Recently, I was in a meeting of government communicators at the leading edge. The discussion was informed, and mature; the examples innovative and and impactful. Though the group had diverse backgrounds in Press Offices and Strategic Marketing, they were all in agreement that digital, and social media in particular, was the way of the future.
This happens a lot. For people looking to do more for less, digital offers a more cost-effective delivery channel. For people looking to reach younger or more mobile audiences, it offers new and engaging channels. For people looking to innovate, it offers exciting tools and techniques. All of this is possible, and I’d argue, desirable. But if we’re going to make it happen on the scale people envisage, we need to translate that enthusiasm into a deliverable configuration of people, suppliers and skills. And to do that, we need to unpack what digital means in the context of government.
Brian Hoadley kicked this off for me with a great post unpacking two contrasting approaches to social media: as a one-off campaign tool vs an enduring set of communities. In my mind, it’s also the difference between the digital marketing approach to social media, compared to the digital engagement or channel management approaches.
So here’s my attempt to do a bit more unpacking (click to expand, or download the PDF version):
I came up with eight groupings of professional disciplines within the digital realm, within which are a total of 47 activity areas – each of which is a justifiable professional specialism in itself:
– Email marketing
– Mobile marketing (SMS & Apps)
– Online display advertising
– PPC search
– Paid partnerships
– Social media campaign strategy (short term)
– Social media news
– Influencer mapping & blogger outreach
– Earned (non paid-for) partnerships
– Social media monitoring
– Offline PR integration (including traditional media)
– Community management
– Social reporting
– Digital mentoring & internal guidance
– Social media engagement strategy (long term)
Digital Project Management
– IT project management
– CMS strategy & procurement
– Hosting strategy & procurement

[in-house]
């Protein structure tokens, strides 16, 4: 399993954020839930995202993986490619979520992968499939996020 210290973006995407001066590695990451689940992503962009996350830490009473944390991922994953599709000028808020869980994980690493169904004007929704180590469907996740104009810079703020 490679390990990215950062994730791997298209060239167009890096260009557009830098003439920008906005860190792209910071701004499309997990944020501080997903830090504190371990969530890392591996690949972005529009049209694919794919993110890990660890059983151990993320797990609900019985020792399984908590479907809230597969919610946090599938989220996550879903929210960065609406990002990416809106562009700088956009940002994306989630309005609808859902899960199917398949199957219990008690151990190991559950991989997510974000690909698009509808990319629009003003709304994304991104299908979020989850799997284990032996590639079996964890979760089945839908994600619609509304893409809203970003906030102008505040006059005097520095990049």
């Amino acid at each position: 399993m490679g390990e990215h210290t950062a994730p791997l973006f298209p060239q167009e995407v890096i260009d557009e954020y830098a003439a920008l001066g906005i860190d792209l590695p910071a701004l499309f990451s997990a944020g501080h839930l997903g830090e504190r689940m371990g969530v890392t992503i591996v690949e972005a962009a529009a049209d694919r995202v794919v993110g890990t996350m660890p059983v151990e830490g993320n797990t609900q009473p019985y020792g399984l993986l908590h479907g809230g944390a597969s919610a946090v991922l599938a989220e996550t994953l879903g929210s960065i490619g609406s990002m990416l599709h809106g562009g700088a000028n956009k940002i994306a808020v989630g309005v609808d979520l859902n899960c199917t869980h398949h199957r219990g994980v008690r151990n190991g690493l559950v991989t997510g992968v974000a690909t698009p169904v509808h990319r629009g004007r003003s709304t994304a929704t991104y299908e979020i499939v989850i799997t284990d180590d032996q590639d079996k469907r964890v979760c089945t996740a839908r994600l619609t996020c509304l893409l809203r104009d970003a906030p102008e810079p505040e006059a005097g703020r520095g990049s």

– Agency briefing & management
– Wireframing & visual design
– Resilience & Disaster Recovery planning
– IT security and information assurance
– User Acceptance Testing
– Content strategy & commissioning (including social media)
– Web copywriting
– Publisher training & QA
– Multimedia commissioning/production/editing
– Online brand guidelines
Digital Channel Management
– Corporate channel management (i.e. core website)
– Web analytics
– Social media channel management (e.g. corporate Facebook, Twitter)
– User Experience research/design
– Archiving and link management
– Microsite integration and branding
– Legal compliance with privacy, data protection, copyright regulation
– Horizon-scanning (e.g. tools, trends, technologies)
– Website convergence
– Directgov franchise management
– Business Link theme management
– Workforce channel management
– Freedom of Information & Parliamentary Question responses
– Channel/efficiency strategy
– Cost, quality & usage reporting
– Linked Data publishing (e.g. RDFa)
– Data visualisation
– API creation & consumption
What does this tell us? I think there are a few noble truths there:
- Digital needs go-betweens: just look at the overlaps. In a day’s work, webbies find themselves in discussions with IT, PR and digital agencies, lawyers, photographers, data geeks, half-trained web publishers and vocal online communities.
- It’s not just a technical or communications discipline: the old cliché of webbies being from IT, or more controversially being just a branch of Marketing, doesn’t bear out. It’s obvious from the scope of the work mapped out there that there will be tensions with people who see the aspects of digital that relate to Marketing, but can’t relate to the IT project management aspects; or who can relate to copywriting, but not user experience analysis or channel strategy.
- It’s demands a diverse team: the most important conclusion from this thought experiment is that government digital work is now such a vast, diverse and yet professionally specialised field, that we need to rethink who does digital. Either we radically scale up the late 1990s concept of a ‘web team’ from a primarily publishing operation to some much more sophisticated (you could easily see a Head of… each of the groupings above within much bigger digital operations). Or, someone needs to do a whole lot more engagement with people elsewhere in the organisation who work in parallel fields (IT service operations, offline marketing, training, internal comms, statistics etc) to help them become professional specialists in some of these fields themselves (of course, there are external agencies that offer many of these services, but they still need intelligent clients to work with).
So perhaps that’s the biggest challenge for government in using digital more effectively to listen, discuss, inform and deliver. Somehow, we need to find ways to increase skills and capacity across this enormous field.
How on earth are we going to achieve that?